Art pauses time in north Chennai

The Madras Day artwork edition includes a set of four art prints of prominent places in north Chennai.

Published: 18th August 2021 06:34 AM  |   Last Updated: 18th August 2021 06:34 AM   |  A+A-

Express News Service

CHENNAI: When we met marine engineer-turned-artist Manavalan in 2017, on the sidelines of an art exhibition, he reflected on his equation with art as something that elevated him to a mystic realm. Now, as we catch up with him about his latest Madras-themed series, he says that musings continue to dot his life and nothing has changed. “Art continues to tuck me into a meditative state. It calms me and helps me translate my thoughts, through strokes and colours,” shares the 59-year-old, who after over a decade of working as a marine engineer quit the sea life and turned to his passion.

Life has come full circle for the creative, it seems. He points to a pen-ink and watercolour artwork — of the sea, seafarers busy at work, the sky, magnificent with its myriad hues; several boats dotting the sea, nets being prepared for the day’s catch. “As part of the Madras month celebrations, Vincent D’Souza (editor, Mylapore Times, and one of the founders of Madras Day) reached out to me to create artworks themed on places that hold significance in Madras; the focus was on north Madras. This artwork, of the Kasimedu fishing harbour, is one of the pieces I created as part of the offering. While working on this piece, I was often reminded of my time at the sea. I enjoy the intimate connections that art enables us to make,” he shares.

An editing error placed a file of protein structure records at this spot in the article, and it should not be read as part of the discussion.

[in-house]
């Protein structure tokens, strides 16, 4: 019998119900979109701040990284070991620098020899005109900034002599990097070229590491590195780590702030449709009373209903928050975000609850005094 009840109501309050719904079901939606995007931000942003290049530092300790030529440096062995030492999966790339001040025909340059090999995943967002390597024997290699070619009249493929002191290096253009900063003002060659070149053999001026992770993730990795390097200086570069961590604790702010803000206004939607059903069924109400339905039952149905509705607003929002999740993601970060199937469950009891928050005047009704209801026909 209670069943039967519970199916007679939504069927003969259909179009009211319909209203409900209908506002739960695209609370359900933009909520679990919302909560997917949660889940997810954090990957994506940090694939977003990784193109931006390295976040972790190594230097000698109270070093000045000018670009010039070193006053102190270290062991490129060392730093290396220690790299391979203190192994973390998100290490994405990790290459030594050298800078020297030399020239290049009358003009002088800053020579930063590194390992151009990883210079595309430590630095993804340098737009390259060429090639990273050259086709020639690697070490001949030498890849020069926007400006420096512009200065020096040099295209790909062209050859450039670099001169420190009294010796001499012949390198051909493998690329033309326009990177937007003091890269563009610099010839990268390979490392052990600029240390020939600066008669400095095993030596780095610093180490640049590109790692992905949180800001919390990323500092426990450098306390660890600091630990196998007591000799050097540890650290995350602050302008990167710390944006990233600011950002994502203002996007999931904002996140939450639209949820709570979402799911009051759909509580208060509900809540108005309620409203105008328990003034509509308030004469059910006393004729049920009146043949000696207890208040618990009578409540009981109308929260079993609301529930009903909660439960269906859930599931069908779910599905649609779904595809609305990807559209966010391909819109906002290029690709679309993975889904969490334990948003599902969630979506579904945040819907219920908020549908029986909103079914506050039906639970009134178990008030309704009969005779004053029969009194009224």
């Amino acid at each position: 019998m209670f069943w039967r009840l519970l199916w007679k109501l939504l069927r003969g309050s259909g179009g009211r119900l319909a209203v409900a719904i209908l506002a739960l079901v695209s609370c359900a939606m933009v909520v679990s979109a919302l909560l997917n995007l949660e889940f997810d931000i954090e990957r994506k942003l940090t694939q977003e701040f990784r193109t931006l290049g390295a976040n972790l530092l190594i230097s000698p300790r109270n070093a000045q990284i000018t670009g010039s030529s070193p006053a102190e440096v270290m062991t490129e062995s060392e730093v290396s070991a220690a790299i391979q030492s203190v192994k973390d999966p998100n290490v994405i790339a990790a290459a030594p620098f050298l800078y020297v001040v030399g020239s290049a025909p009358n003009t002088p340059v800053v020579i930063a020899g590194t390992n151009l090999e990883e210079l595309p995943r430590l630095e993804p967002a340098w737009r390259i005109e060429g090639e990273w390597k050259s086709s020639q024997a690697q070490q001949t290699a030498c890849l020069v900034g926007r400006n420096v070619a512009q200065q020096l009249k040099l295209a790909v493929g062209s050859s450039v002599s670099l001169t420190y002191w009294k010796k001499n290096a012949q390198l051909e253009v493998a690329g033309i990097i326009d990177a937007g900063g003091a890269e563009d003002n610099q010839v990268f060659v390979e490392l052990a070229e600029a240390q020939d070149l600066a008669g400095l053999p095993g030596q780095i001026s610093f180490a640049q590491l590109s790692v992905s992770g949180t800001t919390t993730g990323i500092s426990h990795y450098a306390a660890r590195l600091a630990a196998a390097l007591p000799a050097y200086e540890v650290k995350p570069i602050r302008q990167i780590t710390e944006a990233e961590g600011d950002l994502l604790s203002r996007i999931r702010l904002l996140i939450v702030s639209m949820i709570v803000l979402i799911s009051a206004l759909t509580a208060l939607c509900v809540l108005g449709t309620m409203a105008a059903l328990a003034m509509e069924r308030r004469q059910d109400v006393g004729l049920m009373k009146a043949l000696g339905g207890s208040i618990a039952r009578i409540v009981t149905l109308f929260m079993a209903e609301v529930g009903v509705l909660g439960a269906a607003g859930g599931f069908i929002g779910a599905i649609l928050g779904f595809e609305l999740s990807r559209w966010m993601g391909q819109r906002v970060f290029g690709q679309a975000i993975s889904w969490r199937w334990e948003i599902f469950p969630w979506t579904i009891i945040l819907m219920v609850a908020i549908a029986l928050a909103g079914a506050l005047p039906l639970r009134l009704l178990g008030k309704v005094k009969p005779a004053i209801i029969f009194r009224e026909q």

The Madras Day artwork edition includes a set of four art prints of prominent places in north Chennai.The 192-year-old St. Peters Church in Royapuram, Sri Thyagrarajaswamy Temple in Thiruvottiyur and the Railway Station in Royapuram (Where the first train of South India started operating in 1856) too find a place in the collection. “I used photographs as references to bring out the different elements of the structures and the scenes around it with precision. I enjoyed working on the Thyagarajswamy temple piece the most… especially the edifice’s gopuram. I felt like I was one with the sculptures and carvings,” he shares.

The art prints have been digitally rendered by him. “People often have the notion that digital art is easy to create. But, it’s equally challenging. For instance, line sketches which usually take a few hours on paper took me a few days, while I was working on this series. Mediums and art forms shouldn’t be pitted against one another. What we have to take notice is of the labour that goes behind creating these pieces,” he says.

To purchase and for details, mail or visit Facebook page @MadrasDay.View Manavalan’s works @ManavalanMaanav on Facebook


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